One highly-valued trait in our culture and time is to be self-sufficient. But is that really a good thing? Doesn’t that kind of run counter to the Bible? Yes, we are to be responsible for our actions. Yes, we are to stand in the strength that God supplies. But the Sons of Korah insist in today’s Bible reading* that God is the source of all of our accomplishments.
Depending on your Bible translation, the title of Psalm 44 says that this is a Psalm or Maskil of the sons of Korah. You may remember the name “Korah”, the Great-Grandson of Levi and the leader of the rebellion against Moses and Aaron in Numbers 16. The Sons of Korah who wrote Psalm 44 were not descendants of that rebel. The name is the same, but this was a different Korah. This Korah and his sons were musicians. Korah’s sons wrote eleven of the Psalms.
Getting back to Psalm 44’s title. There are several types of psalms. One of which is the Maskil. Several of my Bible lexicons (dictionaries) say that a Maskil was possibly a musical term. But the Hebrew word Maskil is based on indicates thought or contemplation. That’s exactly what this psalm is!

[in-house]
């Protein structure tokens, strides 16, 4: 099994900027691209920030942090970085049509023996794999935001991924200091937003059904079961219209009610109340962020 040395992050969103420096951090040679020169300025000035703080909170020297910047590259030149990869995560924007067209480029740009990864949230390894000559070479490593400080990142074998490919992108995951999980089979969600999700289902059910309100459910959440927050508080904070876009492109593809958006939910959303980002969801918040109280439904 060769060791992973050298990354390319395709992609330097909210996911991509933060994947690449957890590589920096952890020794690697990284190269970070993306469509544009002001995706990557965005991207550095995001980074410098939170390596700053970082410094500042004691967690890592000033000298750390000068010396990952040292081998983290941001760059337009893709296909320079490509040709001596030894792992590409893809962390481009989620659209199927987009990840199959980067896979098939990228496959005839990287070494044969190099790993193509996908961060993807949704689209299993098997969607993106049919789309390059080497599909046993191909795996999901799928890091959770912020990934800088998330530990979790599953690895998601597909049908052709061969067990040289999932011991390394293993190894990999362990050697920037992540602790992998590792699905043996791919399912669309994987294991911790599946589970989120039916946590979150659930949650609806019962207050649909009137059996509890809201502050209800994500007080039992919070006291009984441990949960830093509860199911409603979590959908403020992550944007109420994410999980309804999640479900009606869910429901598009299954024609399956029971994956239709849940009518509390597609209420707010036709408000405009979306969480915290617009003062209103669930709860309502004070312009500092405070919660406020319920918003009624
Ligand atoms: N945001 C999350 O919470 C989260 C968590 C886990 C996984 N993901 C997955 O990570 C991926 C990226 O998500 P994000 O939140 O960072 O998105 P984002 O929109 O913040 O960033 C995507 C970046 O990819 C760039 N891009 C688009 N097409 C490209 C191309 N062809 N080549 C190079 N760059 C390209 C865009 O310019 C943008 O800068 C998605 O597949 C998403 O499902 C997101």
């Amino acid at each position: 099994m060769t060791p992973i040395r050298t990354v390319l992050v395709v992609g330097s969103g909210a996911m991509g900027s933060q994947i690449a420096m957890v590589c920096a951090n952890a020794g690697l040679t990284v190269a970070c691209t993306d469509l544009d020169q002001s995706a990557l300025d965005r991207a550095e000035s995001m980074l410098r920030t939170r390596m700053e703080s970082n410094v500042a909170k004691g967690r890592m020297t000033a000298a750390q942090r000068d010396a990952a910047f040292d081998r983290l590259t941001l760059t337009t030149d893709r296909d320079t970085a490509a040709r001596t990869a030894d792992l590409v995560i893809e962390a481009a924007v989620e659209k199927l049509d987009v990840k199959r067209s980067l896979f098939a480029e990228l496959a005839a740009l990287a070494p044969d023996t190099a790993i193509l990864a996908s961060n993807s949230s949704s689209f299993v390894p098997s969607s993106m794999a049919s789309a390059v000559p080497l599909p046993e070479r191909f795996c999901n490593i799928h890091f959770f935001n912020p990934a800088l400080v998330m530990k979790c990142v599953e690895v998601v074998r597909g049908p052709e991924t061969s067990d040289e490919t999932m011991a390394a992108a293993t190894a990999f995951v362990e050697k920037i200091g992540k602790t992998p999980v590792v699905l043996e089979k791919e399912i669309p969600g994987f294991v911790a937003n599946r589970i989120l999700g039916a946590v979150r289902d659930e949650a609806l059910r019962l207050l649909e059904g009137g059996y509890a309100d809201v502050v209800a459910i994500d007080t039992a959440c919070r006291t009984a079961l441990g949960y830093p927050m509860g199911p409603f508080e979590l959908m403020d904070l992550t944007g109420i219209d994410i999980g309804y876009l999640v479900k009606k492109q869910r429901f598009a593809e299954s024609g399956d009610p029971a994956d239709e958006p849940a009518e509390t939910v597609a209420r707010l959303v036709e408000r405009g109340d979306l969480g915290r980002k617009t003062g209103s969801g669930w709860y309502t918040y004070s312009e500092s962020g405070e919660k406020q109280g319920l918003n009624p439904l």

The sons of Korah look at how God protected and provided for His people. They say that God — not Israel — defeated Israel’s foes. (Psalm 44:3, 6-7) They realize this and worship God as they contemplate this truth.
It would be easy to gloss over a simple Hebrew word. And it would be easy to gloss over the credit the Sons of Korah give to God for Israel’s victories. But we can learn from the Psalms as models for our prayers, worship, praise, and thanksgiving.
One of my seminary professors, Bruce Leafblad, made a big deal about how we view music in the church. He said that church music is never to be used to amuse. He broke down amuse to its two root words. Muse means “to think”. Adding “a” makes the word mean the opposite. So “amuse” means “to not think”.
In other words, music in church is never to be used to make us not think. Instead, music in the church should challenge our thoughts. Music in the church should center our thoughts on God. Music in the church should stimulate our thoughts about God. And having stimulated our minds, music should kindle our affections for God.
Korah’s sons masterfully challenge us in this Maskil to think about the truth behind God’s protection and provision of His people. God’s people need to be reminded that it is God, not us Who ensures our safety, provides for us, and fights for us.
Look at how you view your life. Are you self-sufficient? Do you think that you’re responsible for all of your successes?
Or are you God-sufficient? Do you think that God is the source of your successes?
Don’t be self-sufficient.
* Chapters covered in today’s reading:
1 Chronicles 1
1 Chronicles 2